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American Tanks and AFVs of World War II, Michael Green


American Tanks and AFVs of World War II, Michael Green

American Tanks and AFVs of World War II, Michael Green

The United States produced a vast number of armoured fighting vehicles during the Second World War. The most famous of these was the M4 Medium Tank, or Sherman, produced in a wide range of variants, but the US also produced a large number of tank destroyers, self propelled guns, armoured support vehicles and prototypes. This book looks at each of these types of weapon, and covers all of the production versions and major development versions and most of the many prototypes.

The author has taken a nice approach here. Instead of treating each vehicle as a separate, isolated, topic, the author tells the story of how they were interrelated, with the performance of one vehicle having an impact on the design of its successful and unsuccessful successors. He also makes the link between tank design and US army doctrine, and in particular the disastrous tank-destroyer doctrine, which stated that tanks were not intended to fight other tanks. Tanks were to exploit gaps in the German lines, while lightly armoured tank destroyers took on any German tanks that were encountered.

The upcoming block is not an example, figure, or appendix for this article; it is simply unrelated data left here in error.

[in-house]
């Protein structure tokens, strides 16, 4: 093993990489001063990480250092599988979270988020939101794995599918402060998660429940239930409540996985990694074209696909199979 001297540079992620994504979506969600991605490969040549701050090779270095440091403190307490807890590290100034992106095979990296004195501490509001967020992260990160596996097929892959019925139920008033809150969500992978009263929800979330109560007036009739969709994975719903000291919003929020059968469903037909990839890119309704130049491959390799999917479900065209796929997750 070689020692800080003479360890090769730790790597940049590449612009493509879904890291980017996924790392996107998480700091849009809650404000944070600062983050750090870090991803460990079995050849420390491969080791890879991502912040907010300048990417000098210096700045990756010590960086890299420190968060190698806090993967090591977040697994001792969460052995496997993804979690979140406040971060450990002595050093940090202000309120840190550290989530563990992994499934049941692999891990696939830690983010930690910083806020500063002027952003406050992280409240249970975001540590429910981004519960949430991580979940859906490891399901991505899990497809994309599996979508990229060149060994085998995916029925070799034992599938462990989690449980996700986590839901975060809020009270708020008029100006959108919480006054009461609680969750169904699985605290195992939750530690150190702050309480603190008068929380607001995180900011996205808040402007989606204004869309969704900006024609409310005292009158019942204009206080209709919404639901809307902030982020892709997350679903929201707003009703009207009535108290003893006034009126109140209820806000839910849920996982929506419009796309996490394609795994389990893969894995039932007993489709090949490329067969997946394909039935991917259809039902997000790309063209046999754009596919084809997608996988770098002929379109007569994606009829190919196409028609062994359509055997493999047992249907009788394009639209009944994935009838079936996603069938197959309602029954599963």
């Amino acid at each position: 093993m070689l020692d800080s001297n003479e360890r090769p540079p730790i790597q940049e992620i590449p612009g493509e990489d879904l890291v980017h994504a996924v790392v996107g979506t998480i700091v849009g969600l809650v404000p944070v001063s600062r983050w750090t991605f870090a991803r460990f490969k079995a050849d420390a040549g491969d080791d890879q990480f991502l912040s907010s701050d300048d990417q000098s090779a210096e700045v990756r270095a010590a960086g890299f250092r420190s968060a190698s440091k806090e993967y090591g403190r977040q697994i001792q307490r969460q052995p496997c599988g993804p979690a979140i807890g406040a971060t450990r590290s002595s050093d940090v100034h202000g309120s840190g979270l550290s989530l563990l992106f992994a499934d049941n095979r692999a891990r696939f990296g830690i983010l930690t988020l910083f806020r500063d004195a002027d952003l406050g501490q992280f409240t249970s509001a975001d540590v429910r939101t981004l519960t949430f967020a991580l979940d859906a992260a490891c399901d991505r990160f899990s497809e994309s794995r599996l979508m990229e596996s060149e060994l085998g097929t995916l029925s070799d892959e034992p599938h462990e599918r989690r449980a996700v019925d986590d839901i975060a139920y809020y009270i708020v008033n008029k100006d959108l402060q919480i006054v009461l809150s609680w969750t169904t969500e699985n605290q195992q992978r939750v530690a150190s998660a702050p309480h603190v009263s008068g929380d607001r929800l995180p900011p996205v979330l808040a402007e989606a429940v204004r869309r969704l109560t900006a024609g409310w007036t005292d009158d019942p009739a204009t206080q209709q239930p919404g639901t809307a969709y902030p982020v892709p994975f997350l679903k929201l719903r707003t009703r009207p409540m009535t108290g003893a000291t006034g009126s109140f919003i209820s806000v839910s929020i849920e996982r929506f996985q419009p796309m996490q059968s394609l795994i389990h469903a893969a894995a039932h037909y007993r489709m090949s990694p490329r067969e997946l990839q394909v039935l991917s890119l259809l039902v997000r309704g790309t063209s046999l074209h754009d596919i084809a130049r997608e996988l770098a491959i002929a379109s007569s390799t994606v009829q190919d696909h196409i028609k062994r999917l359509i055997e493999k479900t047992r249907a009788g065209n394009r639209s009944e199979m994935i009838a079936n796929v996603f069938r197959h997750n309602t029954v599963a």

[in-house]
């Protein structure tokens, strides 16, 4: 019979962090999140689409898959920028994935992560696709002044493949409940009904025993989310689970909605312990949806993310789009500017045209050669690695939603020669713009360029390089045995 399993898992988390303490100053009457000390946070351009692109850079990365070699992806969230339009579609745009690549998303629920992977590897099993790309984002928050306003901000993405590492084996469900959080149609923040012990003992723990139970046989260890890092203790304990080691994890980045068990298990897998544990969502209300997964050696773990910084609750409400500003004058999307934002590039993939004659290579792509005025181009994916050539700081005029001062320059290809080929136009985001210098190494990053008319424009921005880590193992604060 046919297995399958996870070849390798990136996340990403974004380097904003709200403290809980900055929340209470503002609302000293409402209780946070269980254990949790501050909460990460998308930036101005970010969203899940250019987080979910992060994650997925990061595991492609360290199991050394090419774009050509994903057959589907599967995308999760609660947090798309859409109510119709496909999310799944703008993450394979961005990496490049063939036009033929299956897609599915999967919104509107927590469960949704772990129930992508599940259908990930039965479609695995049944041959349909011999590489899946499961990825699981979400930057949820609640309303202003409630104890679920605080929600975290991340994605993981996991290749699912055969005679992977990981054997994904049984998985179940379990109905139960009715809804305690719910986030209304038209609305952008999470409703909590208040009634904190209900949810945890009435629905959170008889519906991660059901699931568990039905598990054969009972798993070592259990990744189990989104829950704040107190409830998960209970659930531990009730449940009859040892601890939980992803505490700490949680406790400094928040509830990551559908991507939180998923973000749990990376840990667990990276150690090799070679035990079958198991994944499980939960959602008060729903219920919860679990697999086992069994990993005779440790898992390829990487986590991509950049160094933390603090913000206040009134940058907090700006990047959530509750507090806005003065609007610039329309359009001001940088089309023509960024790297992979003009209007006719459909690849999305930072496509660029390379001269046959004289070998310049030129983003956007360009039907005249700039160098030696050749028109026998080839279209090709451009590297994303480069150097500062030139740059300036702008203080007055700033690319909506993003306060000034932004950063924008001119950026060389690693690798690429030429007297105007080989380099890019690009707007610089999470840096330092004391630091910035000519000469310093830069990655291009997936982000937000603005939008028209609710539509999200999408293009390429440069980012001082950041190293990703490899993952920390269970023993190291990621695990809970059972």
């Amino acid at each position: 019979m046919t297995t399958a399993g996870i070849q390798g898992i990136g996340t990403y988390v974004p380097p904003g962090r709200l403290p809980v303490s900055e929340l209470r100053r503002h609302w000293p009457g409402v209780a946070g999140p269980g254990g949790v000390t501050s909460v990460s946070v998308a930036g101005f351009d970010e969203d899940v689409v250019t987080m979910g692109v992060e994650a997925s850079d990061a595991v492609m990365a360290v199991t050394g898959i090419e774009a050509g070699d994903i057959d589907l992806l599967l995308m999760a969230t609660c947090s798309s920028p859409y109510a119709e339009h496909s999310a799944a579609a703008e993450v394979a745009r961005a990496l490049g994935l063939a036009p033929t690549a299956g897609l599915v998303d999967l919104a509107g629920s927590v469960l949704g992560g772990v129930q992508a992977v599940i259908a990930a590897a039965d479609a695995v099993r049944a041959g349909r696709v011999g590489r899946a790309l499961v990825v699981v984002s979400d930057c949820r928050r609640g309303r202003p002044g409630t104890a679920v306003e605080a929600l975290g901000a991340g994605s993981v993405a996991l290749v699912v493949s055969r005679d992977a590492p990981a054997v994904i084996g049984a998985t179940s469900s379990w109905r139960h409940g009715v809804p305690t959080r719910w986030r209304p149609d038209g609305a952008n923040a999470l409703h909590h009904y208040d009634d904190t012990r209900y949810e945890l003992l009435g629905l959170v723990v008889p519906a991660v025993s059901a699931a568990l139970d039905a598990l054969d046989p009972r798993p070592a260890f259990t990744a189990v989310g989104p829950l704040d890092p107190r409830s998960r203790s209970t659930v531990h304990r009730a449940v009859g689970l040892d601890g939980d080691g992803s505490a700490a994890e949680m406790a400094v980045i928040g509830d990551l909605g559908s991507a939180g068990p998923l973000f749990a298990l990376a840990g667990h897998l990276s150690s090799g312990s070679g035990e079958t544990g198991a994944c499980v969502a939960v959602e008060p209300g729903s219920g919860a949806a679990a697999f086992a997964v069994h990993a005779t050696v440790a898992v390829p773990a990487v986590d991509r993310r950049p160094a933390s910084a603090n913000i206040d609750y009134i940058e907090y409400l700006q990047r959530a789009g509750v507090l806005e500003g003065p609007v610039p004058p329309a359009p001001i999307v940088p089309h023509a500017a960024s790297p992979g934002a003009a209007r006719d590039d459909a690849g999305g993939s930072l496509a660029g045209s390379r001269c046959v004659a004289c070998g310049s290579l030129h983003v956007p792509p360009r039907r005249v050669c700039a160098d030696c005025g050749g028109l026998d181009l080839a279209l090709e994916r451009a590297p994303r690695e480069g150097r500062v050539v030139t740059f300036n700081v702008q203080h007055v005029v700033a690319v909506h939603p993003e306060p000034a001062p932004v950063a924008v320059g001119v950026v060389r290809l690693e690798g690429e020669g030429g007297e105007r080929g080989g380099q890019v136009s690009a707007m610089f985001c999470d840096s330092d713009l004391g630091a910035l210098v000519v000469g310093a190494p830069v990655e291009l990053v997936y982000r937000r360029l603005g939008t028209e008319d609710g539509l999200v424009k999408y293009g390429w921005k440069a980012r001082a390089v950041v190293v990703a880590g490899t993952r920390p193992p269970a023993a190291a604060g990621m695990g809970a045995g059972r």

This was largely based on the idea that the Germans would continue to use their tanks in very large concentrated formations, as seen during the crucial attack on the Western Front in 1940. Instead they adopted a mixed arms defensive system, with tanks closely supported by infantry and anti-tank weapons. As a result American tank crews had no choice other than to fight German tanks, while the tank destroyers rarely got the change to operate against large concentrations of Panzers. What we see here is the way in which US tank designs changed after the D-Day landings, when it suddenly became clear that thicker armour and larger guns were essential.